Discovering a Hidden Wheat Intolerance

By Tara Lambert,
Certified Nutritional Consultant

In our practice we see a lot of people with hidden food intolerances.  One of the most common food culprits is wheat.  Why is this?  Most of our clients are dismayed and surprised that wheat is one of the main causes of their stiff, painful joints, aching muscles, fatigue, brain fog and digestive complaints.  After all, humans have been eating wheat for thousands of years and our clients have been eating wheat their entire lives.  How could this delicious and, supposedly, nutritious food be causing so many health problems?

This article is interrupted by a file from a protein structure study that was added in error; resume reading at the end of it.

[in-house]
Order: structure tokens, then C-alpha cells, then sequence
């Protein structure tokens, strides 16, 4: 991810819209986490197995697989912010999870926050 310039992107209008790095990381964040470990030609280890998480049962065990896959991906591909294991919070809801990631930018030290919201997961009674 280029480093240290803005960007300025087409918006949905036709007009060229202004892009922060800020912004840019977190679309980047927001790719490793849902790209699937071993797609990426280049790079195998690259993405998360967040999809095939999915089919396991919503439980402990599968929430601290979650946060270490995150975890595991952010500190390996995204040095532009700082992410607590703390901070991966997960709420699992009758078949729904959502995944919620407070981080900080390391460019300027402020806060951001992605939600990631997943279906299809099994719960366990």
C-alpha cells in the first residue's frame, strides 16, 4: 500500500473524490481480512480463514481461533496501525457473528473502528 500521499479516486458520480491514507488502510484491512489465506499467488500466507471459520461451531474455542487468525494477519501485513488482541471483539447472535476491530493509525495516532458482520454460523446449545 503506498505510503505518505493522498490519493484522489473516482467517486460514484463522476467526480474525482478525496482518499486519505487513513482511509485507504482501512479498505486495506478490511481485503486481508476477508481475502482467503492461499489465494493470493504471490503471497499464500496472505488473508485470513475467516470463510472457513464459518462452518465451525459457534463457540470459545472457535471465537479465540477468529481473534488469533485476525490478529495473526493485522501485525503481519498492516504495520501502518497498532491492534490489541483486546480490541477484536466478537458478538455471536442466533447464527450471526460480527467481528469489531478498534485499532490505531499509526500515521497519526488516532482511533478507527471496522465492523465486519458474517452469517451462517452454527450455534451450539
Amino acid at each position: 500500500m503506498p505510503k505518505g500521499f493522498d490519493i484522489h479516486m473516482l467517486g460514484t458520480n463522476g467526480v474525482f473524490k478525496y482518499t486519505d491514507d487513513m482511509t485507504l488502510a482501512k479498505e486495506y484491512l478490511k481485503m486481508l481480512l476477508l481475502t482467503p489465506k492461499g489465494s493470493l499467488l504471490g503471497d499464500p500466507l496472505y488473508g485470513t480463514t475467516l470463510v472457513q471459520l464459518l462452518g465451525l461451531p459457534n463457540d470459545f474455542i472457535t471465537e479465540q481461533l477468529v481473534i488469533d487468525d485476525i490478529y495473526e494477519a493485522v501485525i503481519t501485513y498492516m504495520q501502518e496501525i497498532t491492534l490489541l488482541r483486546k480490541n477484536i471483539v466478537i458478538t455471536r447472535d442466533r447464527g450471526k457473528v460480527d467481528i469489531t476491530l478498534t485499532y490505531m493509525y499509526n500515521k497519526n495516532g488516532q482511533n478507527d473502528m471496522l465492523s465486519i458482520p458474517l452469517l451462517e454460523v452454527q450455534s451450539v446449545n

The answer is complicated.  First of all, it can be difficult to discover hidden food intolerances.  Obvious food intolerances are easy to notice and cause symptoms including headaches, hives and rashes and digestive problems such as gas, bloating and painful bowel movements after eating an offending food.  But often, less obvious complaints such as generalized inflammation, generalized aches and pains, chronic low energy, brain fog, malaise, irritability, chronic digestive complaints and a lack of well-being are also the result of food intolerances of which a person is not aware.  These symptoms are nearly always chronic and there appears to be no obvious cause and effect.  People with these types of unresolved complaints have either accepted them as “normal” or have seen many doctors and have tried various health care modalities with little success.  They are nearly always frustrated and feel they have “tried everything” to improve their health, but they still feel crummy.  The good news is that when food intolerances are discovered these cases can resolve quickly.  There are various ways to identify food intolerances, and in our practice we use the non-invasive method of muscle testing known as applied kinesiology.